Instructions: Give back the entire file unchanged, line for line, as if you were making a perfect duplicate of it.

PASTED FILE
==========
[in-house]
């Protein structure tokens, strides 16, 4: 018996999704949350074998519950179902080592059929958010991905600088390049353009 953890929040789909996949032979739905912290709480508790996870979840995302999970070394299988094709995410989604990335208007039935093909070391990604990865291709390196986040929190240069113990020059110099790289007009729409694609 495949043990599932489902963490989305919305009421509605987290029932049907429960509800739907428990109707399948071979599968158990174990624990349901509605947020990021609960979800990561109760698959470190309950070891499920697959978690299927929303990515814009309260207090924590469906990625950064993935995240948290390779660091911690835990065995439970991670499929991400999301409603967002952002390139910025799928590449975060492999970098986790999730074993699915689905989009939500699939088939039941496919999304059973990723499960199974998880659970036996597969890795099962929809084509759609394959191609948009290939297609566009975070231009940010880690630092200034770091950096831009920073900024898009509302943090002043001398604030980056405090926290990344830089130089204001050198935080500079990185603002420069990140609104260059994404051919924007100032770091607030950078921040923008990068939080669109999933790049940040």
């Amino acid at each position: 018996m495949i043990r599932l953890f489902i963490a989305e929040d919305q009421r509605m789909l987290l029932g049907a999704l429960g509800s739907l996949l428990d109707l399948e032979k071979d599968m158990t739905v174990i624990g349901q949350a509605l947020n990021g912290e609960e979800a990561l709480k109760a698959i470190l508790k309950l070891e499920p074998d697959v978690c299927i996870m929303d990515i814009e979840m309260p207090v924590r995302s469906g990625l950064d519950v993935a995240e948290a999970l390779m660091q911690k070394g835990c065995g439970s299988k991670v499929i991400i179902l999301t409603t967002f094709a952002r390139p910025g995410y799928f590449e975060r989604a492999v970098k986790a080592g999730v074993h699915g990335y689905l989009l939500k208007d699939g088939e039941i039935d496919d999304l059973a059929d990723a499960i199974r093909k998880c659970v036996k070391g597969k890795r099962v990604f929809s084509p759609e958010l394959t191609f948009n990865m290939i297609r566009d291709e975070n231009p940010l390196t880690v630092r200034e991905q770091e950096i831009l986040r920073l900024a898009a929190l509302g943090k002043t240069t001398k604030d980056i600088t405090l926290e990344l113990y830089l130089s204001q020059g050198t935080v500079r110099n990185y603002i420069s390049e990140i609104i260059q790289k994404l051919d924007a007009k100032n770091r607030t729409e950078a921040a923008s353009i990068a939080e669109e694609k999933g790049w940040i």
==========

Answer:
[in-house]
């Protein structure tokens, strides 16, 4: 018996999704949350074998519950179902080592059929958010991905600088390049353009 953890929040789909996949032979739905912290709480508790996870979840995302999970070394299988094709995410989604990335208007039935093909070391990604990865291709390196986040929190240069113990020059110099790289007009729409694609 495949043990599932489902963490989305919305009421509605987290029932049907429960509800739907428990109707399948071979599968158990174990624990349901509605947020990021609960979800990561109760698959470190309950070891499920697959978690299927929303990515814009309260207090924590469906990625950064993935995240948290390779660091911690835990065995439970991670499929991400999301409603967002952002390139910025799928590449975060492999970098986790999730074993699915689905989009939500699939088939039941496919999304059973990723499960199974998880659970036996597969890795099962929809084509759609394959191609948009290939297609566009975070231009940010880690630092200034770091950096831009920073900024898009509302943090002043001398604030980056405090926290990344830089130089204001050198935080500079990185603002420069990140609104260059994404051919924007100032770091607030950078921040923008990068939080669109999933790049940040």
């Amino acid at each position: 018996m495949i043990r599932l953890f489902i963490a989305e929040d919305q009421r509605m789909l987290l029932g049907a999704l429960g509800s739907l996949l428990d109707l399948e032979k071979d599968m158990t739905v174990i624990g349901q949350a509605l947020n990021g912290e609960e979800a990561l709480k109760a698959i470190l508790k309950l070891e499920p074998d697959v978690c299927i996870m929303d990515i814009e979840m309260p207090v924590r995302s469906g990625l950064d519950v993935a995240e948290a999970l390779m660091q911690k070394g835990c065995g439970s299988k991670v499929i991400i179902l999301t409603t967002f094709a952002r390139p910025g995410y799928f590449e975060r989604a492999v970098k986790a080592g999730v074993h699915g990335y689905l989009l939500k208007d699939g088939e039941i039935d496919d999304l059973a059929d990723a499960i199974r093909k998880c659970v036996k070391g597969k890795r099962v990604f929809s084509p759609e958010l394959t191609f948009n990865m290939i297609r566009d291709e975070n231009p940010l390196t880690v630092r200034e991905q770091e950096i831009l986040r920073l900024a898009a929190l509302g943090k002043t240069t001398k604030d980056i600088t405090l926290e990344l113990y830089l130089s204001q020059g050198t935080v500079r110099n990185y603002i420069s390049e990140i609104i260059q790289k994404l051919d924007a007009k100032n770091r607030t729409e950078a921040a923008s353009i990068a939080e669109e694609k999933g790049w940040i």